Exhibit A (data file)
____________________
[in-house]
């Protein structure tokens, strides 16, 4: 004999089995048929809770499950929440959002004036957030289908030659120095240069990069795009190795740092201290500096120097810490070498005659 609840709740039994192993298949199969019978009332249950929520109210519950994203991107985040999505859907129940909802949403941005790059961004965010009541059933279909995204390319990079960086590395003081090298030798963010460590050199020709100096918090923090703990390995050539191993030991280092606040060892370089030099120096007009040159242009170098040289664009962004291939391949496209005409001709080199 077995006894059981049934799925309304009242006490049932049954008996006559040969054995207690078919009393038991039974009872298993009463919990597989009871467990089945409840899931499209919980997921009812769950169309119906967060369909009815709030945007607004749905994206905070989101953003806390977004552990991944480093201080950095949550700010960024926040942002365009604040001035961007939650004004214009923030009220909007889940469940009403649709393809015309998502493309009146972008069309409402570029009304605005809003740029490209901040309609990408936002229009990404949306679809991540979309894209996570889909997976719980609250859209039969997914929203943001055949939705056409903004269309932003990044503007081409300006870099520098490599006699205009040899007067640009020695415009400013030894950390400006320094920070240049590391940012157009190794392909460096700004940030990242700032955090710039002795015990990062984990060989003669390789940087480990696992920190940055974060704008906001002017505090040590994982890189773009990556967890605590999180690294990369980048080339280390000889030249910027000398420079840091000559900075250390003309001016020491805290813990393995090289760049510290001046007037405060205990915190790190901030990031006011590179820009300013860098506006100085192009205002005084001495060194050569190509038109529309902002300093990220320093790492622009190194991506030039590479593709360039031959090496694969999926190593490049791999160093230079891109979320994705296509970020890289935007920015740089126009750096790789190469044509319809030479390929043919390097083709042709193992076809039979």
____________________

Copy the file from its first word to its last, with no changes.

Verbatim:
[in-house]
């Protein structure tokens, strides 16, 4: 004999089995048929809770499950929440959002004036957030289908030659120095240069990069795009190795740092201290500096120097810490070498005659 609840709740039994192993298949199969019978009332249950929520109210519950994203991107985040999505859907129940909802949403941005790059961004965010009541059933279909995204390319990079960086590395003081090298030798963010460590050199020709100096918090923090703990390995050539191993030991280092606040060892370089030099120096007009040159242009170098040289664009962004291939391949496209005409001709080199 077995006894059981049934799925309304009242006490049932049954008996006559040969054995207690078919009393038991039974009872298993009463919990597989009871467990089945409840899931499209919980997921009812769950169309119906967060369909009815709030945007607004749905994206905070989101953003806390977004552990991944480093201080950095949550700010960024926040942002365009604040001035961007939650004004214009923030009220909007889940469940009403649709393809015309998502493309009146972008069309409402570029009304605005809003740029490209901040309609990408936002229009990404949306679809991540979309894209996570889909997976719980609250859209039969997914929203943001055949939705056409903004269309932003990044503007081409300006870099520098490599006699205009040899007067640009020695415009400013030894950390400006320094920070240049590391940012157009190794392909460096700004940030990242700032955090710039002795015990990062984990060989003669390789940087480990696992920190940055974060704008906001002017505090040590994982890189773009990556967890605590999180690294990369980048080339280390000889030249910027000398420079840091000559900075250390003309001016020491805290813990393995090289760049510290001046007037405060205990915190790190901030990031006011590179820009300013860098506006100085192009205002005084001495060194050569190509038109529309902002300093990220320093790492622009190194991506030039590479593709360039031959090496694969999926190593490049791999160093230079891109979320994705296509970020890289935007920015740089126009750096790789190469044509319809030479390929043919390097083709042709193992076809039979």